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Professional Chefs Are Sharing The Mistakes We're All Making In The Kitchen, And These Are Really Good To Know, Y'all

"If you want to cut onions without the juices making you cry, chill them first."

There's no question about it — with all the recipe videos out there, we probably all think we're amateur chefs, amirite?


Well, Reddit user Joker042 asked professional chefs to share the mistakes we're all making in the kitchen, and you'll definitely want to take notes:

1. "Cooking too hot to speed things up. If the recipe calls for something to cook for one hour at 350 degress, cooking it at 425 degrees for 35 minutes is not a substitute. Some things just need to be cooked slowly and gently."

2. "Not using a thermometer when cooking meat." / Via

"By using a thermometer, even a novice cook can be sure they are cooking their meat to the desired level of doneness. A meat thermometer gives you confidence and precision."


3. "Putting oil in the pot when you're boiling pasta. If you do that, the sauce will just slide right off your pasta. The starchier the water, the better the sauce will stick."

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"And salt your pasta water liberally."


4. "Overcooking eggs. If the eggs are done cooking in the pan, they're overcooked on the plate."

5. "If you want to cut onions without the juices making you cry, chill them first, then chop them while they're chilled."

6. "Instead of adding more salt, try adding an acid instead. A splash of vinegar or lemon juice can make flavors pop without over salting."

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7. "Putting your knives in a drawer — it ruins the edges."

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"Don't wash knives in the dishwasher, either. Kitchen knives should be carefully handwashed." —eseligsohn

"And keep your knives sharp! If they can't effortlessly cut through the skin of a tomato without applying pressure, they're too dull!" —toomanywheels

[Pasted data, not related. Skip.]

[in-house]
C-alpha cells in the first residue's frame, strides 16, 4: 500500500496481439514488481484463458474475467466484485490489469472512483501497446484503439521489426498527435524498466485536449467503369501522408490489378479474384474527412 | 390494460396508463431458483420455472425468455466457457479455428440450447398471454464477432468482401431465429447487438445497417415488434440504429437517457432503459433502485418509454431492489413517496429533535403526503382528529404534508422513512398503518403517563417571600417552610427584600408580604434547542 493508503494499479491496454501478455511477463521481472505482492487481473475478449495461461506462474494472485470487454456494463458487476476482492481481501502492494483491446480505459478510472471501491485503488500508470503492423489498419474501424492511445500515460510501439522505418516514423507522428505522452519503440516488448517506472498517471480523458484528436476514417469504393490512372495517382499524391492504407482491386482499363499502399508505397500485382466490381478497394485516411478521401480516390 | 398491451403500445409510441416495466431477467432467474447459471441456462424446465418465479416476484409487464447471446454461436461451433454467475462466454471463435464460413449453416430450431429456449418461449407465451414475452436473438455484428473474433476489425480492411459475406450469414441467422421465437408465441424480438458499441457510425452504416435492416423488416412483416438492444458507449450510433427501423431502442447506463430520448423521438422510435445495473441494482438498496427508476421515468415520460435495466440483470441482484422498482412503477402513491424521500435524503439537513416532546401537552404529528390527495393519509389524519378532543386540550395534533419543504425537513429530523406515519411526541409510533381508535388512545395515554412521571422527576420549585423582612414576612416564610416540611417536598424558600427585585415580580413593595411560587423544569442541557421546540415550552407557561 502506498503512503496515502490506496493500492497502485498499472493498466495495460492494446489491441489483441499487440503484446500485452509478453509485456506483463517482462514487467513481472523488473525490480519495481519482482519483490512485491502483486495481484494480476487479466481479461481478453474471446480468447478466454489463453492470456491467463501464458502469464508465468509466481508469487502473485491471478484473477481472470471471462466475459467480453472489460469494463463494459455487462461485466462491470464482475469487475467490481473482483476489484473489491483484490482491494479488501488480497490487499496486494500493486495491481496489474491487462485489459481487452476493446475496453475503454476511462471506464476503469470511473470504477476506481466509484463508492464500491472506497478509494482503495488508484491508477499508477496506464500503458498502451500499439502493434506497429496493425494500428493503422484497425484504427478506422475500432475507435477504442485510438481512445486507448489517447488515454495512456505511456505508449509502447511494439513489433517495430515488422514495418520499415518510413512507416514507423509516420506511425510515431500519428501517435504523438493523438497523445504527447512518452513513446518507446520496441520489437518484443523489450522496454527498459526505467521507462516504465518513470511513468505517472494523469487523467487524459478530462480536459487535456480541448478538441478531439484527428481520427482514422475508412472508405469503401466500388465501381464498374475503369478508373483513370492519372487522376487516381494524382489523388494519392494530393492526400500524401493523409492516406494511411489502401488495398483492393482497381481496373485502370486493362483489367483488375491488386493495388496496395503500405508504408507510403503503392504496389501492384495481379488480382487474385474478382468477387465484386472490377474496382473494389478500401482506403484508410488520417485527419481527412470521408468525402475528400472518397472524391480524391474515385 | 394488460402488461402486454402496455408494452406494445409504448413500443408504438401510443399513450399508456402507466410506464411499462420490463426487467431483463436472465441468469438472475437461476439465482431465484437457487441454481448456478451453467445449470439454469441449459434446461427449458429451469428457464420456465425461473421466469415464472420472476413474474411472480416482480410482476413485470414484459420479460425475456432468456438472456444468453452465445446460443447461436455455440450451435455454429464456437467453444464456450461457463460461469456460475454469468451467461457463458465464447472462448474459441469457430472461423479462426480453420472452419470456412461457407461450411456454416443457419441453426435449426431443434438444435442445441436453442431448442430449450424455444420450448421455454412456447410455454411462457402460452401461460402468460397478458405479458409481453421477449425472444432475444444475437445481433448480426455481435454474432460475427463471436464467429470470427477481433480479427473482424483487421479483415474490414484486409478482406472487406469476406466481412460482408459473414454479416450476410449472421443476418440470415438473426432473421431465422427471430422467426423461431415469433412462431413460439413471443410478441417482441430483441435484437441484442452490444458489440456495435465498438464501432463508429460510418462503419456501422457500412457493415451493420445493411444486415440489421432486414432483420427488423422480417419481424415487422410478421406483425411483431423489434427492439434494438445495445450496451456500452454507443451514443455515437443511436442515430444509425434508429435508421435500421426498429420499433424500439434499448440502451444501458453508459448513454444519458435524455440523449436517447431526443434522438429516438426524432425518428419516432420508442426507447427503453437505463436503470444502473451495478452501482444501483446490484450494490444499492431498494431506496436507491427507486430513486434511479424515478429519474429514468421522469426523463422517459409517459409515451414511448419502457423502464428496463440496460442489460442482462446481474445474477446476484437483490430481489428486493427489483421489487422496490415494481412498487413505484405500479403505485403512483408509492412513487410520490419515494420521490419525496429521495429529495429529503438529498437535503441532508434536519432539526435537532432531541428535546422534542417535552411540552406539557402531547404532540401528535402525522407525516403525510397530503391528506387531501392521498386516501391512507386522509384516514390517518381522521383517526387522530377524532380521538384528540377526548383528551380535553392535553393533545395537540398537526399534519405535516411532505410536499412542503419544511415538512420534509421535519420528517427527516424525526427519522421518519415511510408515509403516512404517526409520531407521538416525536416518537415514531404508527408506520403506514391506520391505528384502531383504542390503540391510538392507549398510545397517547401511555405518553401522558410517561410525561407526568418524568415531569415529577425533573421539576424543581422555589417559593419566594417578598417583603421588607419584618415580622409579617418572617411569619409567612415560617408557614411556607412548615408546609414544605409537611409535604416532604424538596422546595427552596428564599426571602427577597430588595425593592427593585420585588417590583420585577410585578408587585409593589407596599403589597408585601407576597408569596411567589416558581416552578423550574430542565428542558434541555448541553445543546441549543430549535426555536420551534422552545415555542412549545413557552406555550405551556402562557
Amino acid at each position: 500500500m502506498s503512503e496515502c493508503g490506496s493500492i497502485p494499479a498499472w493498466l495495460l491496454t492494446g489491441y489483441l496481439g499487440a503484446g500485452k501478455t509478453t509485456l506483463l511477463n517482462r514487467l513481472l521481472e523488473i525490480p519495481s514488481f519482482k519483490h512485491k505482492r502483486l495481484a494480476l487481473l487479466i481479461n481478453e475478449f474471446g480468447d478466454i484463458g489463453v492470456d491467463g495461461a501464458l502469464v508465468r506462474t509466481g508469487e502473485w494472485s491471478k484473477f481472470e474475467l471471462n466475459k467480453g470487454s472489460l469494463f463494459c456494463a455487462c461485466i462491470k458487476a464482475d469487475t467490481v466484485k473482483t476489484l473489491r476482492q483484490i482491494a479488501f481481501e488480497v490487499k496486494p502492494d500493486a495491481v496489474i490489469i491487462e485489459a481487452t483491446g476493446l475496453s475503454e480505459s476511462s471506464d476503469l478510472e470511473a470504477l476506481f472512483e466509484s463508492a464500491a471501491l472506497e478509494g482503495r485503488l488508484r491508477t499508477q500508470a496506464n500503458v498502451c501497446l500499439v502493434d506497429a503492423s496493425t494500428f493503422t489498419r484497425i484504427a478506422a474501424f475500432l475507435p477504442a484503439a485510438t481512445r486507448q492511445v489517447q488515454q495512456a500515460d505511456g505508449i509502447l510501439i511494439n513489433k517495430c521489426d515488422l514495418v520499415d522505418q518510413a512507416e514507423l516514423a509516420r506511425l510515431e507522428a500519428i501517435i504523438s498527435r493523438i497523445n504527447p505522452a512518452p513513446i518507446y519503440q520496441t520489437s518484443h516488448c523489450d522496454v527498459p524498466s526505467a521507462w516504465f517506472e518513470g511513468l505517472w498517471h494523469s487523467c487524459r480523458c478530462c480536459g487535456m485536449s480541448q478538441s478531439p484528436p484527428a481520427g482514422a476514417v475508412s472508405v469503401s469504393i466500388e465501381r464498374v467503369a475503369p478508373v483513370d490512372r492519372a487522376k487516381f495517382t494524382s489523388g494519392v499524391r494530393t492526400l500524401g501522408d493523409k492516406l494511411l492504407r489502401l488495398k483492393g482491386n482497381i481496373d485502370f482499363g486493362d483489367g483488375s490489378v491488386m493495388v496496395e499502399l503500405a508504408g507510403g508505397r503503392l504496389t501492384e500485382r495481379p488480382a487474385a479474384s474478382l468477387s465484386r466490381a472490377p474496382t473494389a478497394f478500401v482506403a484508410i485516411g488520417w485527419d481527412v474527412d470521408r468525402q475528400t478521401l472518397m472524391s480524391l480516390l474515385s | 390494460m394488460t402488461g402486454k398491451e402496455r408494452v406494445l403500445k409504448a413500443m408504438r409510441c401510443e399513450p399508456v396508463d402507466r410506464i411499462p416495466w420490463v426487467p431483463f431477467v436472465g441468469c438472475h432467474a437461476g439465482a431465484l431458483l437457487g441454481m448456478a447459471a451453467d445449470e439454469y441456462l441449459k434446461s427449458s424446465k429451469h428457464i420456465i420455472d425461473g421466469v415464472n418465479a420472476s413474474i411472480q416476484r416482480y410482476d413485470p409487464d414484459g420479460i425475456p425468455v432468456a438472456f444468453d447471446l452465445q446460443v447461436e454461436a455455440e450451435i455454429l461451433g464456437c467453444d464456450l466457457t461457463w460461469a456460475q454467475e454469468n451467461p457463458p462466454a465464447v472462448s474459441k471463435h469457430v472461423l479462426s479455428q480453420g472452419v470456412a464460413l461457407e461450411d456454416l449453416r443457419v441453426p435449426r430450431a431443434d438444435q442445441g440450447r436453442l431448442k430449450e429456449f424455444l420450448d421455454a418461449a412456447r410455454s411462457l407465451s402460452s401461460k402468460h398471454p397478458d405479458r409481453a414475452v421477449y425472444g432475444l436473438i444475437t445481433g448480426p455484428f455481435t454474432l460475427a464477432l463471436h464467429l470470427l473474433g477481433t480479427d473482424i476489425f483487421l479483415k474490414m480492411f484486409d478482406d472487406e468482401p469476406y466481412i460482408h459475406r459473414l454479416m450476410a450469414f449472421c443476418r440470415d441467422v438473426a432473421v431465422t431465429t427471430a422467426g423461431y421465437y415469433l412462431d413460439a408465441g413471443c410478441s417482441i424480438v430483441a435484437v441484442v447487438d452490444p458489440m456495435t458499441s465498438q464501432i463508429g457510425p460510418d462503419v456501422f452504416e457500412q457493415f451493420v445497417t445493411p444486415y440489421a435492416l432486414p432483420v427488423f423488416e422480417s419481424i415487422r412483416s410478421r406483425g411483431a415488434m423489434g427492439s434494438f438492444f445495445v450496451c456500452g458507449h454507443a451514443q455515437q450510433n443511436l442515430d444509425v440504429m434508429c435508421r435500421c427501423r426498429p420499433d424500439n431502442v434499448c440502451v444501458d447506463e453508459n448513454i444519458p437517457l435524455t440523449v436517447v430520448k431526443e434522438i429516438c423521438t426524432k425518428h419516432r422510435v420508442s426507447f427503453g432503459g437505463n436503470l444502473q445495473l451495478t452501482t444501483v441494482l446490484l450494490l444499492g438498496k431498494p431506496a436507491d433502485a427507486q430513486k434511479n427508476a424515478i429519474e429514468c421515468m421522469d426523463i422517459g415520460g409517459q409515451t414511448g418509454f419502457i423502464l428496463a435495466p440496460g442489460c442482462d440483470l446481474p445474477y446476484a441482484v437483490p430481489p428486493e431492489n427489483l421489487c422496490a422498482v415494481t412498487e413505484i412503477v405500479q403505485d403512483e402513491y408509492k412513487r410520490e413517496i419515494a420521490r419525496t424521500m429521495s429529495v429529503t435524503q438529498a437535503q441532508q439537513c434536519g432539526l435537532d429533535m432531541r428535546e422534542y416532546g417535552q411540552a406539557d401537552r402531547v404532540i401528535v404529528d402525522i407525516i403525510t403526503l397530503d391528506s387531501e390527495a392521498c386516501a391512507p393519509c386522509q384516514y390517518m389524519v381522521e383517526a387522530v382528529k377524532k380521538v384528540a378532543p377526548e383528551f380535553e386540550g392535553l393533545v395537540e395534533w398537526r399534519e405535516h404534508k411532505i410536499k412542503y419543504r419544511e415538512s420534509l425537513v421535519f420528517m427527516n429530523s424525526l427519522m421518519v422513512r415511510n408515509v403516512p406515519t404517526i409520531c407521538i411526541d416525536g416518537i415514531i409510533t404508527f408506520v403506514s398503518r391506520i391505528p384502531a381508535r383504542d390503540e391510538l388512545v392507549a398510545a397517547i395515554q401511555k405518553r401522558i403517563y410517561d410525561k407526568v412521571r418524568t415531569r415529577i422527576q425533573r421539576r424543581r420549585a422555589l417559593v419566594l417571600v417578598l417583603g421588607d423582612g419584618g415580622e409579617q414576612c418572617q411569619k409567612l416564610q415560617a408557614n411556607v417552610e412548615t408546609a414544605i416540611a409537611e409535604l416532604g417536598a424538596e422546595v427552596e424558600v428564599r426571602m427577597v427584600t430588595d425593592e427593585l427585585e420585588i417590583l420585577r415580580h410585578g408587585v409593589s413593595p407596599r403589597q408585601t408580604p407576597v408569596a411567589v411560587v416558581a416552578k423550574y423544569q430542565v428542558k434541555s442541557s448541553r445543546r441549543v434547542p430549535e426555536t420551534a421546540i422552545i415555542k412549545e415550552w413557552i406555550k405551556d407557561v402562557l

8. "Pressing burger patties down as they cook on the barbecue grill — you're just making them drier by squeezing out the juices."

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9. "Never add garlic and onions at the same time. Onions take about eight minutes to saute´, and garlic takes about thirty seconds. If you add them together, you'll get burnt, bitter garlic."

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10. "You're probably not using the proper knives for what you're cutting. I always catch my wife trying to cut meat with a bread knife."

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"And build your knife skills. Spend $20 on vegetables and a few evenings with a sharp knife learning the classic cuts. This will give you so much more speed and confidence when prepping." —MurrayVonCurry

11. "Crack your eggs on a flat surface, not the side of a bowl or pan."

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12. "If you have to drain your rice after cooking it, you're doing it wrong. You should measure two cups of water for every cup of rice — and use proper measuring cups, not a coffee mug!"

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"Simmer on low after the initial boil — with the lid closed — and fluff with a fork about 3/4 of the way. There should be no liquid left if cooked properly."


13. "Clean as you go. Throw away trash, wipe up what you spill, get unnecessary utensils out of the way. If your kitchen looks like a tornado struck after you're done cooking, you fucked up."

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14. "Let the meat rest for the same amount of time it was cooked."